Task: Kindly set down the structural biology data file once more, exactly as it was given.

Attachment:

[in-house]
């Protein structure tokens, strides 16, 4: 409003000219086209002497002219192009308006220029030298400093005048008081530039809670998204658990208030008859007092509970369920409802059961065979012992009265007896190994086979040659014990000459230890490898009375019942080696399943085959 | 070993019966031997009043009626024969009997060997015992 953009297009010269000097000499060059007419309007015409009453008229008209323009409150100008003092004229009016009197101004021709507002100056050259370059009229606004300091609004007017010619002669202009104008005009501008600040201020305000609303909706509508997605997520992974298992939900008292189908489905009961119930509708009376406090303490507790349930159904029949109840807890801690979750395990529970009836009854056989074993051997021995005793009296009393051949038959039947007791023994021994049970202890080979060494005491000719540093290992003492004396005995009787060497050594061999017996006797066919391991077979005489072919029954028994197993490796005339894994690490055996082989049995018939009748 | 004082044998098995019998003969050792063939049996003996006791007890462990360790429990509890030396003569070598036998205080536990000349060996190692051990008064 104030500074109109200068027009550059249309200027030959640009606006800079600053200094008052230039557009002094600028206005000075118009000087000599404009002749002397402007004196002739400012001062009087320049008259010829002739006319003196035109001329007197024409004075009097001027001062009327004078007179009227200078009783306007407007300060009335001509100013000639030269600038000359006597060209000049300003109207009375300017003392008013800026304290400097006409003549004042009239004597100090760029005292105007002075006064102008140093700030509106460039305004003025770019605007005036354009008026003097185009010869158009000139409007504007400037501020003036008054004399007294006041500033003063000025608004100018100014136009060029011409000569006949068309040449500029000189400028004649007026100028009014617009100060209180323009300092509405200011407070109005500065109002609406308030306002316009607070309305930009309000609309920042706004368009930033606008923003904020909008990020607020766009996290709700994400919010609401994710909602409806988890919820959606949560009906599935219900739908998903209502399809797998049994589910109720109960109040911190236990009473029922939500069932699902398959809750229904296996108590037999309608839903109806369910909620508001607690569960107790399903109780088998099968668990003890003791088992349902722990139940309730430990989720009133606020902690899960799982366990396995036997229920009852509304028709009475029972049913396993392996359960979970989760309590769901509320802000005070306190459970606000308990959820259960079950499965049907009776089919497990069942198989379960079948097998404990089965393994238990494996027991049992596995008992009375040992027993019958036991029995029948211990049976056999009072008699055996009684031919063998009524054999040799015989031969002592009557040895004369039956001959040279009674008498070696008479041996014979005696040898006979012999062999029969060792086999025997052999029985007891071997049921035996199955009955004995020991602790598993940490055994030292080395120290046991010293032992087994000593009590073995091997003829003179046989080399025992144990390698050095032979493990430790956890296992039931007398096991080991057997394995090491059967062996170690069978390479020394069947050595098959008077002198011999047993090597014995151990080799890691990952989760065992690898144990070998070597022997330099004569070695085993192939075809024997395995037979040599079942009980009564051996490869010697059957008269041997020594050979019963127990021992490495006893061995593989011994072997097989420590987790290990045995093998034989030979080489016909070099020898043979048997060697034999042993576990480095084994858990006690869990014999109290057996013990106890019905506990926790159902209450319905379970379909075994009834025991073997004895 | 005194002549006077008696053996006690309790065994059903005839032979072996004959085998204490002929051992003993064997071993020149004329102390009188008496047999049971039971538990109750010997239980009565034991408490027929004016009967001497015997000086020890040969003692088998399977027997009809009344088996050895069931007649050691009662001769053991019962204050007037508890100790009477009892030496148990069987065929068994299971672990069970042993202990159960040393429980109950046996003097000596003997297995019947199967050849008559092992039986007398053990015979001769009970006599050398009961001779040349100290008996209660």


[in-house]
């Protein structure tokens, strides 16, 4: 409003000219086209002497002219192009308006220029030298400093005048008081530039809670998204658990208030008859007092509970369920409802059961065979012992009265007896190994086979040659014990000459230890490898009375019942080696399943085959 | 070993019966031997009043009626024969009997060997015992 953009297009010269000097000499060059007419309007015409009453008229008209323009409150100008003092004229009016009197101004021709507002100056050259370059009229606004300091609004007017010619002669202009104008005009501008600040201020305000609303909706509508997605997520992974298992939900008292189908489905009961119930509708009376406090303490507790349930159904029949109840807890801690979750395990529970009836009854056989074993051997021995005793009296009393051949038959039947007791023994021994049970202890080979060494005491000719540093290992003492004396005995009787060497050594061999017996006797066919391991077979005489072919029954028994197993490796005339894994690490055996082989049995018939009748 | 004082044998098995019998003969050792063939049996003996006791007890462990360790429990509890030396003569070598036998205080536990000349060996190692051990008064 104030500074109109200068027009550059249309200027030959640009606006800079600053200094008052230039557009002094600028206005000075118009000087000599404009002749002397402007004196002739400012001062009087320049008259010829002739006319003196035109001329007197024409004075009097001027001062009327004078007179009227200078009783306007407007300060009335001509100013000639030269600038000359006597060209000049300003109207009375300017003392008013800026304290400097006409003549004042009239004597100090760029005292105007002075006064102008140093700030509106460039305004003025770019605007005036354009008026003097185009010869158009000139409007504007400037501020003036008054004399007294006041500033003063000025608004100018100014136009060029011409000569006949068309040449500029000189400028004649007026100028009014617009100060209180323009300092509405200011407070109005500065109002609406308030306002316009607070309305930009309000609309920042706004368009930033606008923003904020909008990020607020766009996290709700994400919010609401994710909602409806988890919820959606949560009906599935219900739908998903209502399809797998049994589910109720109960109040911190236990009473029922939500069932699902398959809750229904296996108590037999309608839903109806369910909620508001607690569960107790399903109780088998099968668990003890003791088992349902722990139940309730430990989720009133606020902690899960799982366990396995036997229920009852509304028709009475029972049913396993392996359960979970989760309590769901509320802000005070306190459970606000308990959820259960079950499965049907009776089919497990069942198989379960079948097998404990089965393994238990494996027991049992596995008992009375040992027993019958036991029995029948211990049976056999009072008699055996009684031919063998009524054999040799015989031969002592009557040895004369039956001959040279009674008498070696008479041996014979005696040898006979012999062999029969060792086999025997052999029985007891071997049921035996199955009955004995020991602790598993940490055994030292080395120290046991010293032992087994000593009590073995091997003829003179046989080399025992144990390698050095032979493990430790956890296992039931007398096991080991057997394995090491059967062996170690069978390479020394069947050595098959008077002198011999047993090597014995151990080799890691990952989760065992690898144990070998070597022997330099004569070695085993192939075809024997395995037979040599079942009980009564051996490869010697059957008269041997020594050979019963127990021992490495006893061995593989011994072997097989420590987790290990045995093998034989030979080489016909070099020898043979048997060697034999042993576990480095084994858990006690869990014999109290057996013990106890019905506990926790159902209450319905379970379909075994009834025991073997004895 | 005194002549006077008696053996006690309790065994059903005839032979072996004959085998204490002929051992003993064997071993020149004329102390009188008496047999049971039971538990109750010997239980009565034991408490027929004016009967001497015997000086020890040969003692088998399977027997009809009344088996050895069931007649050691009662001769053991019962204050007037508890100790009477009892030496148990069987065929068994299971672990069970042993202990159960040393429980109950046996003097000596003997297995019947199967050849008559092992039986007398053990015979001769009970006599050398009961001779040349100290008996209660």